Last Updated on May 5, 2015, by eNotes Editorial. Word Count: 411
Mikey and Nicky are so enclosed in their own mediocrity [in Mikey and Nicky] that their night-long binge of recrimination and reconciliation is … more obscuring than enlightening. And when the light does come, in a violent denouement—sunlight, the illumination of the sibling rivalry—it is too late and too bright and too neat.
Elaine May hasn't come any closer to mastering the basics of filmmaking or developing a feeling for the medium, and awkwardnesses that were incorporated into the daffiness of A New Leaf or partially covered by the professionalism of Heartbreak Kid here stand exposed, and there is no humor to redeem them. (pp. 36-7)
I think I wouldn't mind the film so much if it didn't seem constantly to be telling us (as [John] Cassavetes's films always do) how much more "real" and authentic it is than all those phony Hollywood films to which both directors feel so comfortably and erroneously superior. May reminds me of the feminist who refuses to so much as wash a dirty dish after herself because it stands for the traditions and the tyrannies she left suburbia to escape. There is something symbolically apt in the image of Elaine May stealing two reels of her film from Paramount at one point in their altercation. She makes films in the same way, as if each moment of an actor's jagged improvisation were truth seized from under the noses and against the wishes of evil Hollywood. The great fuss over the cutting seems ironic, since you could throw the pieces up in the air and they would settle down in some form that as much resembles a pattern or progression as this one does.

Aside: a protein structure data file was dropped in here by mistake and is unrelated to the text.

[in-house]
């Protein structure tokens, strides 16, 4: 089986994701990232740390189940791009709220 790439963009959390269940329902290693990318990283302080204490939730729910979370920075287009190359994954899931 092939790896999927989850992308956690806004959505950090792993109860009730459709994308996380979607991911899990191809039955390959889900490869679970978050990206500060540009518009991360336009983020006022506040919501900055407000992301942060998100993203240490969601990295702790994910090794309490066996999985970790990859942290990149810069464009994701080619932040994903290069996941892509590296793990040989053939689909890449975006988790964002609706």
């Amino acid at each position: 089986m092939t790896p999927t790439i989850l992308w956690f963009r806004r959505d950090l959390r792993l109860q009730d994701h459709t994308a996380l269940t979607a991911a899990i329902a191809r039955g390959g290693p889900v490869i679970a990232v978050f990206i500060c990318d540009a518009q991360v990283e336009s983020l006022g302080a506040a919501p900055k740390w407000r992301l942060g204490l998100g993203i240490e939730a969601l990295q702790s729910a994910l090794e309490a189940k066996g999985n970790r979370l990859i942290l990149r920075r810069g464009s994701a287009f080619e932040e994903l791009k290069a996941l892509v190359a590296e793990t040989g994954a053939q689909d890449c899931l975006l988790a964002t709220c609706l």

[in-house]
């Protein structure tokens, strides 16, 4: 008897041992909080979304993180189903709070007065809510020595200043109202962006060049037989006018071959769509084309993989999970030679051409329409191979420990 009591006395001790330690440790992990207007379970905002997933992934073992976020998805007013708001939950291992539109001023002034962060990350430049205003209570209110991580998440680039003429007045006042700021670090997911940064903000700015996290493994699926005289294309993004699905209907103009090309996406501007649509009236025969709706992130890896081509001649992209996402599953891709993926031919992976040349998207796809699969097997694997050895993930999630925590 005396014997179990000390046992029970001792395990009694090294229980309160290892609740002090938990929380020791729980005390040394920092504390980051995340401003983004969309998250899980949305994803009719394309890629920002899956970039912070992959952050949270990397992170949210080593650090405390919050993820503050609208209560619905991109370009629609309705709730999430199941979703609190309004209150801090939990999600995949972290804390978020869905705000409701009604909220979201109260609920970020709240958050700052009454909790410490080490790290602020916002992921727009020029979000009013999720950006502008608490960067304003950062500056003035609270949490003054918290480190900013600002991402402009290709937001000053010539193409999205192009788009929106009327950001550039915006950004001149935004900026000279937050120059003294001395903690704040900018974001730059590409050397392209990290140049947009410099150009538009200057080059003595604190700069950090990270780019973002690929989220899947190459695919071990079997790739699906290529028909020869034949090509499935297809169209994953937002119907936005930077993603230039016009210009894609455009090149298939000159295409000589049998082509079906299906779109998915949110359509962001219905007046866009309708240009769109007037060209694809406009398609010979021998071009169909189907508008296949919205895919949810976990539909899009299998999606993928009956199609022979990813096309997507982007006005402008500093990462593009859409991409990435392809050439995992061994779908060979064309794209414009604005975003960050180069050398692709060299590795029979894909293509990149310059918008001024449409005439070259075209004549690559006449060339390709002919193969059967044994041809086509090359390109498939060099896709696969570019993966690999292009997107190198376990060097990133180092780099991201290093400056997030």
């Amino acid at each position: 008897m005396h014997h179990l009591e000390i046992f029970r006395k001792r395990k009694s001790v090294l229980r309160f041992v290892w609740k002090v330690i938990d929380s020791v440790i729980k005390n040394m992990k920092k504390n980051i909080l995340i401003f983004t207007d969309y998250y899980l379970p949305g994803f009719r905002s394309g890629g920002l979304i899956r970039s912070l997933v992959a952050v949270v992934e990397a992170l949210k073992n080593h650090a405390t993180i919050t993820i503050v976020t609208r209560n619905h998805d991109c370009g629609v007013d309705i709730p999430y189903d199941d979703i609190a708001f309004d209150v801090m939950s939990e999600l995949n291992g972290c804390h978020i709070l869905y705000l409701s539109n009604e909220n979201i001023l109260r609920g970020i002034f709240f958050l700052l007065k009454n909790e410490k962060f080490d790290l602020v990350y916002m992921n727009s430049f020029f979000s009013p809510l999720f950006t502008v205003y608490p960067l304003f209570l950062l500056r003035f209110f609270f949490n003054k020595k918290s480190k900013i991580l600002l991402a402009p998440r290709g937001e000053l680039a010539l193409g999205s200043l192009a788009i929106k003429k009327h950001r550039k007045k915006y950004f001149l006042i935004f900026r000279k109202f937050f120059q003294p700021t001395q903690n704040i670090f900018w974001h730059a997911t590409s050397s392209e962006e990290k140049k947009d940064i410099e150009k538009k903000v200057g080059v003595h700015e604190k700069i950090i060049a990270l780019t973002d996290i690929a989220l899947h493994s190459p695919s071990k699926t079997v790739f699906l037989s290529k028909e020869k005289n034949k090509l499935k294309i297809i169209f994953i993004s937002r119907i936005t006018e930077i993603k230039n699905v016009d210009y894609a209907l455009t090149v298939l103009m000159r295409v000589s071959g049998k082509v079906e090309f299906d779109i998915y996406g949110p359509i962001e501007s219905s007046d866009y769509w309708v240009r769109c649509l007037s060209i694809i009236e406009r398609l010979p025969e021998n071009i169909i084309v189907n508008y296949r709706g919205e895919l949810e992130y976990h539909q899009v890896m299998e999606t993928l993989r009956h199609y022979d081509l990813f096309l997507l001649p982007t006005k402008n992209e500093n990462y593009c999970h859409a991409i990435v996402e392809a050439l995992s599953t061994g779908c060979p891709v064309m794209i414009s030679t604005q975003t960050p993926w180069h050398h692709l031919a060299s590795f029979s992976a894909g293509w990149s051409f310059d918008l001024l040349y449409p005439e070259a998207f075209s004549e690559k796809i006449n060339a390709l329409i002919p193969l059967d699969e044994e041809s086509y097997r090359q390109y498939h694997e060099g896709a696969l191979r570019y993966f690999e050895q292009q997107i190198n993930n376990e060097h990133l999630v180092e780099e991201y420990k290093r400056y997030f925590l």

As for Mikey and Nicky, even though we don't like 'em, I think Elaine May does, or thinks she does, and the fact that she has not been able to transfigure them with her affection is significant. Perhaps, unwittingly, she has planted the kiss of death on the buddy myth, at least for a while. If so, I will forgive her anything, even the misogyny that binds her to her male characters and is so casually contemptuous of the females—the three women are all dim-witted doormats—as to make one almost appreciate the stylized grotesques of Lina Wertmuller. (p. 37)
Molly Haskell, "A Long Day's Journey into Buddy-Buddy Land," in The Village Voice (reprinted by permission of The Village Voice; copyright © The Village Voice, Inc., 1977), Vol. XXI, No. 1, January 3, 1977, pp. 36-7.
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